There's some symbolism in the way Browns coach Mike Pettine structured the locker-room setting.
Not that he had symbolic thoughts in mind when he placed Brian Hoyer's locker near the front of the room, directly opposite Johnny Manziel's locker at the far end.
The first stop to the right of Manziel's locker is the equipment room, where clean uniforms hang neatly and workers screw facemasks to helmets. It's not exactly a prime spot for a player who grew accustomed to the spotlight of social media and national television cameras as he morphed into "Johnny Football" at Texas A&M.
It's known that Hoyer and Manziel aren't exactly bosom buddies. Hoyer joked after an offseason workout that the two probably won't exchange Christmas cards, which is more a reflection of their opposite lifestyles than any friction that may have developed between the two.
One can surmise that logic was included in Pettine's choice of lockers. It's no secret that Manziel's Heisman Trophy presence will be lurking over Hoyer's every move on game days. Hoyer doesn't need the rookie sitting next to his locker before and after every practice.
It would be like the little brother hanging on to the shirt of the older brother, constantly saying, "I can do better than you."
Then again, maybe Pettine made his selections randomly. Other than allowing veterans like Joe Thomas and Joe Haden to keep their previous spots at the comfortable end of rows, Pettine could have picked names from a hat and stuck them on lockers as he walked by them.
The reality of the situation is that Manziel's shadow would cast its presence on Hoyer even if his locker was in the parking lot. Hoyer will literally feel it every time he hears boos after an incomplete pass or an interception.
It isn't fair, but no one said it ever is in the NFL. Hoyer broke free of Tom Brady's large shadow in New England last year, only to be stuck in the middle of Manziel mania in Cleveland this year.
True Browns' fans should want the best for Hoyer if for no reason other than their sanity. Hoyer's play in two-plus games after replacing Brandon Weeden last season should give the fan base some hope that more of the same is in store this season.
Unfortunately, for Hoyer, there are precious few fans who are known for their patience. There's a host of adjectives to describe disgruntled fans, and none of them are good for any athlete who doesn't perform to high standards.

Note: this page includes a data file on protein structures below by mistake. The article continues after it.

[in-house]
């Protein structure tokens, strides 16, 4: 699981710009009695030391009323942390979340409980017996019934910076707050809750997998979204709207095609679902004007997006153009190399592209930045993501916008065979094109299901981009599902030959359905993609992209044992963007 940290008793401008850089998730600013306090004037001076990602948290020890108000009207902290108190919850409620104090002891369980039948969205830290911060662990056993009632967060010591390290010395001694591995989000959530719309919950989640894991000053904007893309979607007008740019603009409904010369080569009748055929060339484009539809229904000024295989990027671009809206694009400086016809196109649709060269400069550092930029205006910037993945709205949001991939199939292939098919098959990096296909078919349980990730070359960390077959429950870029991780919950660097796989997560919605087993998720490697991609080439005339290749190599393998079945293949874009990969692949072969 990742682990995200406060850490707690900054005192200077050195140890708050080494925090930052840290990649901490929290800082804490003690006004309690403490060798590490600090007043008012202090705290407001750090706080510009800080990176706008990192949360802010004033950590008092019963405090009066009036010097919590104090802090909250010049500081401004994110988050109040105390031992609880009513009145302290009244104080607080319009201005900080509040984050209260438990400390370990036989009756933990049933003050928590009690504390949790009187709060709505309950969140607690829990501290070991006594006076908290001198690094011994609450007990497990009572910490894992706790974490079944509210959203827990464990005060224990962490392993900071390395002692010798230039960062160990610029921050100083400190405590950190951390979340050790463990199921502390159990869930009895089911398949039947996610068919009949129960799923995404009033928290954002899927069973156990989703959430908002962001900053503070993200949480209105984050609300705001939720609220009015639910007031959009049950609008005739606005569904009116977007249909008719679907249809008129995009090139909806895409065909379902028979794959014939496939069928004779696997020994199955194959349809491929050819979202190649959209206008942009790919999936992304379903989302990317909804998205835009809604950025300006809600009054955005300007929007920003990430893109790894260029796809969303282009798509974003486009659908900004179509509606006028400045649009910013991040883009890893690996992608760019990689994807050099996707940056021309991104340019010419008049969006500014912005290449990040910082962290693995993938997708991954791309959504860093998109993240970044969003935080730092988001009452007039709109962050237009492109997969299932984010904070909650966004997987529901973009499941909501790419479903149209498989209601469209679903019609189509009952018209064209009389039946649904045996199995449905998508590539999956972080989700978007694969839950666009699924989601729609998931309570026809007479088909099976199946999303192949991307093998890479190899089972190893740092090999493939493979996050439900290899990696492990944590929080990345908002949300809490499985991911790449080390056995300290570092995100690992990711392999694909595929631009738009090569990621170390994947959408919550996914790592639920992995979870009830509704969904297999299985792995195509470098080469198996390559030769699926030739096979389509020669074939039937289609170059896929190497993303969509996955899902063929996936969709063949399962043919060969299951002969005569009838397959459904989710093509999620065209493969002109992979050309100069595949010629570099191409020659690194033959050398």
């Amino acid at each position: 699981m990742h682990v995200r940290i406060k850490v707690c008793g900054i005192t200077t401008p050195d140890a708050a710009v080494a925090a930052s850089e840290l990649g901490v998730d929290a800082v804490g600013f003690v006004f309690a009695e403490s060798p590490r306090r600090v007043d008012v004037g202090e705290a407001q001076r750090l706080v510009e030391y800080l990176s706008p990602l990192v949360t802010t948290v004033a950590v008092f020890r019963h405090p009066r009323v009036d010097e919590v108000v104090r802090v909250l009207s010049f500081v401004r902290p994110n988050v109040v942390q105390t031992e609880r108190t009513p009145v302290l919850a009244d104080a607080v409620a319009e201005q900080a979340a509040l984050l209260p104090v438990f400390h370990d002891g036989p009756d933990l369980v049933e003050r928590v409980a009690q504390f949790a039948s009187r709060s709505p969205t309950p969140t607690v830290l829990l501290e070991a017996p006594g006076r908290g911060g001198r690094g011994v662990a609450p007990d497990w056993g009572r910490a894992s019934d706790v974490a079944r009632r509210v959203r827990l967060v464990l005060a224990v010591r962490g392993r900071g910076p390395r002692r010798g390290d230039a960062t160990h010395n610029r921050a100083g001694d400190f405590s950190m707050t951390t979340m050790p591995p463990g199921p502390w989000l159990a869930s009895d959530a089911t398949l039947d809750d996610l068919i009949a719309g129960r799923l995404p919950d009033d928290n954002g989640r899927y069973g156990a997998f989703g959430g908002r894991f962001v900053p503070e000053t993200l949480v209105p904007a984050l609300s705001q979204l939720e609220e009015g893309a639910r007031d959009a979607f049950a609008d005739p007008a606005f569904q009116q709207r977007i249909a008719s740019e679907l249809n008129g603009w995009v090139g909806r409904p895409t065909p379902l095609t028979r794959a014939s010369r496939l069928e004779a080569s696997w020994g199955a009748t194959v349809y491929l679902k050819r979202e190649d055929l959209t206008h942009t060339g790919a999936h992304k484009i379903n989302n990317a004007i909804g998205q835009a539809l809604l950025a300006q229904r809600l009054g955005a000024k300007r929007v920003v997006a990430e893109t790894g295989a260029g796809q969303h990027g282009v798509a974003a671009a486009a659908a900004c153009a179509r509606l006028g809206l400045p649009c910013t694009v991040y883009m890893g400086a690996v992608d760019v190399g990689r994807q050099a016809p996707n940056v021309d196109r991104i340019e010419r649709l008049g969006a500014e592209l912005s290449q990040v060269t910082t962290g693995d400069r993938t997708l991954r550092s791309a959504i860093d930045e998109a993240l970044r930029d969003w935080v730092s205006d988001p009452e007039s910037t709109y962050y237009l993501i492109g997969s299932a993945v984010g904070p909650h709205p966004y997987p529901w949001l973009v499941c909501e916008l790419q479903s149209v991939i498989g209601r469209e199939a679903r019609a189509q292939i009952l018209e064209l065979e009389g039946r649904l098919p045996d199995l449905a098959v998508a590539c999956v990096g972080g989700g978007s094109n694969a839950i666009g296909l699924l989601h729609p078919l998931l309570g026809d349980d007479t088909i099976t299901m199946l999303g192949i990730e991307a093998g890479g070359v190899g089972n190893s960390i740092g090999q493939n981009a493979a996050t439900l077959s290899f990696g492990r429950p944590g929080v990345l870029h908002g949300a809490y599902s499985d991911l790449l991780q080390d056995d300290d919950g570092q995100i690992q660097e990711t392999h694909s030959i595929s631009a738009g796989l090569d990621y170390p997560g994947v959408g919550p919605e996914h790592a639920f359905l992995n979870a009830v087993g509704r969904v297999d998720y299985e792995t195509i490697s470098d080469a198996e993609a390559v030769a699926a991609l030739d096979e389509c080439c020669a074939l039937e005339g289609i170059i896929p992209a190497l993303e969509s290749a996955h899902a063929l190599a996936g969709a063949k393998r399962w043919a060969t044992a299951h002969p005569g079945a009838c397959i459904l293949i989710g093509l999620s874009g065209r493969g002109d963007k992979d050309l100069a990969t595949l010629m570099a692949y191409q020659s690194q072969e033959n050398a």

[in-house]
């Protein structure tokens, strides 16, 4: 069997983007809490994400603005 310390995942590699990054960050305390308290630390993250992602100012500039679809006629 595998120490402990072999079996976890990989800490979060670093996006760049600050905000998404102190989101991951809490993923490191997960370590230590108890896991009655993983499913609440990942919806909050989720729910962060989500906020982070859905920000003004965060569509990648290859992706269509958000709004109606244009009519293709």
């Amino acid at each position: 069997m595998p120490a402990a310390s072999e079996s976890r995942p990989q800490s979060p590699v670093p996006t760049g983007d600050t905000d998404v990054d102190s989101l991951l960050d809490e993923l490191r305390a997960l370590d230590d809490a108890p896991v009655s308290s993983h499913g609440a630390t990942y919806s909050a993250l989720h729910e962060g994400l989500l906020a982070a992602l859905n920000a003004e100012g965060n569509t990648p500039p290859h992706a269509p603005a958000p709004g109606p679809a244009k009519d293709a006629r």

The same applies to owners who have invested what is now billions of dollars to purchase a NFL franchise. To think that Browns owner Jimmy Haslam didn't have some say in the drafting of Manziel would be naive. He might not have grabbed the phone from the hand of general manager Ray Farmer and demanded the selection to the contact at Radio City Music Hall, but you can be sure a few fingers were figuratively pressed into Farmer's back.
The line has been cast to Hoyer. The hook will be pulled soon if the results are poor. Will it be like 1999, when Ty Detmer was kicked aside for first overall draft pick Tim Couch following a 43-0 opening-game loss to the Steelers? Or how about 2007, when Charlie Frye failed to recognize blindside blitzes with everyone on the sideline screaming in a 34-7 opening-game loss to the Steelers? Frye was gone (literally to Seattle) in favor of Derek Anderson a week later.
Hoyer didn't catch a break with the schedule, which includes a road game against the Steelers Sunday followed by home games against the Saints and Ravens. Why not just lead Hoyer to the edge of the cliff and holler "boo!"
Hoyer probably needs a win among those three games. If not, he at least needs to show that the losses aren't on his shoulders primarily.
A bye follows the first three games, setting up a road game against the Tennessee Titans. Tennessee is the state where Haslam's Pilot Flying J headquarters are located. You think he would be anxious to unveil Manziel in front of his southern buddies?
My guess is yes.